Hammer Drill vs Rotary Hammer Drill
Since some of the tool names might seem counterintuitive from what you might expect, let’s start by defining a hammer drill vs a rotary hammer. Whereas a hammer drill adds a vibrating mechanism to a standard drill, a rotary hammer uses an actual hammering/percussive mechanism to drive the bit forward and back in a more deliberate manner. Check out our linked article for more details on how each works.
Editor’s Note: When you buy your next drill, you may want to pay the extra few dollars and get the hammer drill model. , In the event you eventually need to drill into brick or concrete, it will be well worth it. From installing a Tapcon or inserting a few plastic anchors into a concrete wall, a hammer drill speeds up your workflow significantly over a drill.
Only a rotary hammer lets you turn off the rotary movement and use the percussive motion alone. This is useful for using the tool with points or chisels for busting, carving, and scraping concrete and masonry. Of the two, rotary hammers drill through brick, concrete, and masonry much more rapidly. Also, note that putting a hammer drill into its hammering mode for materials other than concrete or masonry actually results in slower drilling.
How to Drill Through Brick, Concrete, and Masonry Using a Hammer Drill vs Impact Driver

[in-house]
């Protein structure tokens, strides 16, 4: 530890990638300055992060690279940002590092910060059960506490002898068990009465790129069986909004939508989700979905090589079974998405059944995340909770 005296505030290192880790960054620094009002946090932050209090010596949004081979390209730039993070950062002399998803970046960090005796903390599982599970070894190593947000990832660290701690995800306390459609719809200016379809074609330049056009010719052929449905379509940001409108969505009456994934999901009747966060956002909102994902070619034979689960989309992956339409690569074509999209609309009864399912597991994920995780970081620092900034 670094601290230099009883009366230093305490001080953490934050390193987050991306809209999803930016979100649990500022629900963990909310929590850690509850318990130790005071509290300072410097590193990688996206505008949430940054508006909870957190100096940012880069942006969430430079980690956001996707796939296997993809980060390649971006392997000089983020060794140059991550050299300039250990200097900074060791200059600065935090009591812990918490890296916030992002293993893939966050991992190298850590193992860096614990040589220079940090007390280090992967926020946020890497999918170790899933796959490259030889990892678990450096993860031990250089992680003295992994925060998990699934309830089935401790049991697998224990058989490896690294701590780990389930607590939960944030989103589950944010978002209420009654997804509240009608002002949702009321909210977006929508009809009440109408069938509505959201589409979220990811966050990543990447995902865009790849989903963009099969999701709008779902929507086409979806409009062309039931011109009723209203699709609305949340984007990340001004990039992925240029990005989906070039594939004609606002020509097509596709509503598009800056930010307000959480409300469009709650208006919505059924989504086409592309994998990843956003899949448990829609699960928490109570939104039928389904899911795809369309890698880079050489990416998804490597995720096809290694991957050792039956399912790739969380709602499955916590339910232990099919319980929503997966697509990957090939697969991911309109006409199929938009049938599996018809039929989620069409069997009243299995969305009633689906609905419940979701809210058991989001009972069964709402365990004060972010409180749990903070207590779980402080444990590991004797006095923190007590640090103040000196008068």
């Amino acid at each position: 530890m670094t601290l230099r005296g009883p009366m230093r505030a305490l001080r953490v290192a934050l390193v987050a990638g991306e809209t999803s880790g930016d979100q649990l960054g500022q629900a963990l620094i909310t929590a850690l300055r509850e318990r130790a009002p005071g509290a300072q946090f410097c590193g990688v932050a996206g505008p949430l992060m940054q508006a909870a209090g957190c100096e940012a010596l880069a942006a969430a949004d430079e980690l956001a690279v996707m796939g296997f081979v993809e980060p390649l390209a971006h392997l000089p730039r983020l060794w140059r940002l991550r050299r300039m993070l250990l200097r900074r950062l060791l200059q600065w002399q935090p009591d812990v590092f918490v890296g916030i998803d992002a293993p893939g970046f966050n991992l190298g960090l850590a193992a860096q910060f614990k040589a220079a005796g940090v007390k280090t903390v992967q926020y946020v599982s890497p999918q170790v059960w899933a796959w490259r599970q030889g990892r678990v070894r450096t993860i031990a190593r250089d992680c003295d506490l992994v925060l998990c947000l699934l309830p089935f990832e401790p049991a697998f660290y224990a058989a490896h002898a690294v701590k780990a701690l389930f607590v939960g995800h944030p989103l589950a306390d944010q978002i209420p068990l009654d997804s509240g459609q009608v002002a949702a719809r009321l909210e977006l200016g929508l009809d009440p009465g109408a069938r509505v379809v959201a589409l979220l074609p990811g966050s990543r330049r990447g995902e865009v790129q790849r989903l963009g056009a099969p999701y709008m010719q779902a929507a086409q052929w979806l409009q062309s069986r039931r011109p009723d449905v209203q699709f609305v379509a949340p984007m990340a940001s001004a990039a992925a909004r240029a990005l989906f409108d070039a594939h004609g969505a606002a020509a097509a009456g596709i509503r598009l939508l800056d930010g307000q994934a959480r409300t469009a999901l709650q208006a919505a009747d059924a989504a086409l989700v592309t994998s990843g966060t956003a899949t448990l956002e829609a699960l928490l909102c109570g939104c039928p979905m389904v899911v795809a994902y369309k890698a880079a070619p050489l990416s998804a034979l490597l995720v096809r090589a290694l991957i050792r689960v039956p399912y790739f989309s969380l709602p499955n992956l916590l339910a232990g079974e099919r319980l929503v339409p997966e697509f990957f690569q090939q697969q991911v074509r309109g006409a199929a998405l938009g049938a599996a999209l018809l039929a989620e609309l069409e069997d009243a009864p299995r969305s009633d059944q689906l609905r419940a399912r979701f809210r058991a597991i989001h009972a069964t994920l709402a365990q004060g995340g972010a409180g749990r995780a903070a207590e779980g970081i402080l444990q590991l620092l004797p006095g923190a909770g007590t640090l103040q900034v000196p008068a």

We often get asked about hammer drills vs impact drivers. While not specifically designed for drilling concrete, the percussive nature of an impact driver lets it drill into the concrete just as well as a hammer drill. In some cases, because of their potentially higher RPMs, they may even drill more quickly.
Impact drivers have a lot of factors that go into when they start impacting and when they start slowing down. This means the age and moisture of the concrete, the bits you are using, and the brand/model of impact driver affect the speed of your work. If you want to use your impact driver, DeWalt makes a good masonry bit set for them.
Masonry bits differ from bits used for wood, metal, or plastics in that they have carbide brazed onto the ends. This makes them easy to identify. The thicker the carbide, the more expensive the bit. The length of the bit is important too. I find a quality set of 6-inch bits such as the Bosch Blue Granite Set lasts a long time and should serve most people’s needs unless you need to go deeper or larger in diameter.
For the larger sizes though, I usually want to use a rotary hammer drill, not a hammer drill.
SDS & SDS Plus Bits
Rotary hammers do not use regularly masonry bits. To manage the extra torque they produce, these bits use a different chuck style called either SDS Plus (SDS+) or SDS Max (for larger applications). On the shank of the bit is an indentation that locks into place when you pull back the release on the chuck head. This makes it impossible for the bit to spin in the chuck or come loose like a regular drill’s Jacobs keyless drill chuck.